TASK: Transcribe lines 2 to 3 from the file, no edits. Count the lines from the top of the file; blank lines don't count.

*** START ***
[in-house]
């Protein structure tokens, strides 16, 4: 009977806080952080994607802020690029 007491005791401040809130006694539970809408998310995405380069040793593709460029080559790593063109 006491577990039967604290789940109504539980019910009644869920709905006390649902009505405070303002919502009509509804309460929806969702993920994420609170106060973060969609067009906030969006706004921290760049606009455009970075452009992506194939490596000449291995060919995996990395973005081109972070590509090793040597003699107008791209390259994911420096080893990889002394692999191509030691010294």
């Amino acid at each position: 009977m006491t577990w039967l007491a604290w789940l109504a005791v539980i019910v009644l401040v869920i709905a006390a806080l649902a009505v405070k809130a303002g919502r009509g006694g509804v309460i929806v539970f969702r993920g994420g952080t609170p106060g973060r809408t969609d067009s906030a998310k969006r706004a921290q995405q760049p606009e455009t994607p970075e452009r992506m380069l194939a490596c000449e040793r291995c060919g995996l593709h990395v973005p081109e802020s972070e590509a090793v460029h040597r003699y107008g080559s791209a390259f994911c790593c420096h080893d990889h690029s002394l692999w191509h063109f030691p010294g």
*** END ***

């Protein structure tokens, strides 16, 4: 009977806080952080994607802020690029 007491005791401040809130006694539970809408998310995405380069040793593709460029080559790593063109 006491577990039967604290789940109504539980019910009644869920709905006390649902009505405070303002919502009509509804309460929806969702993920994420609170106060973060969609067009906030969006706004921290760049606009455009970075452009992506194939490596000449291995060919995996990395973005081109972070590509090793040597003699107008791209390259994911420096080893990889002394692999191509030691010294």
């Amino acid at each position: 009977m006491t577990w039967l007491a604290w789940l109504a005791v539980i019910v009644l401040v869920i709905a006390a806080l649902a009505v405070k809130a303002g919502r009509g006694g509804v309460i929806v539970f969702r993920g994420g952080t609170p106060g973060r809408t969609d067009s906030a998310k969006r706004a921290q995405q760049p606009e455009t994607p970075e452009r992506m380069l194939a490596c000449e040793r291995c060919g995996l593709h990395v973005p081109e802020s972070e590509a090793v460029h040597r003699y107008g080559s791209a390259f994911c790593c420096h080893d990889h690029s002394l692999w191509h063109f030691p010294g």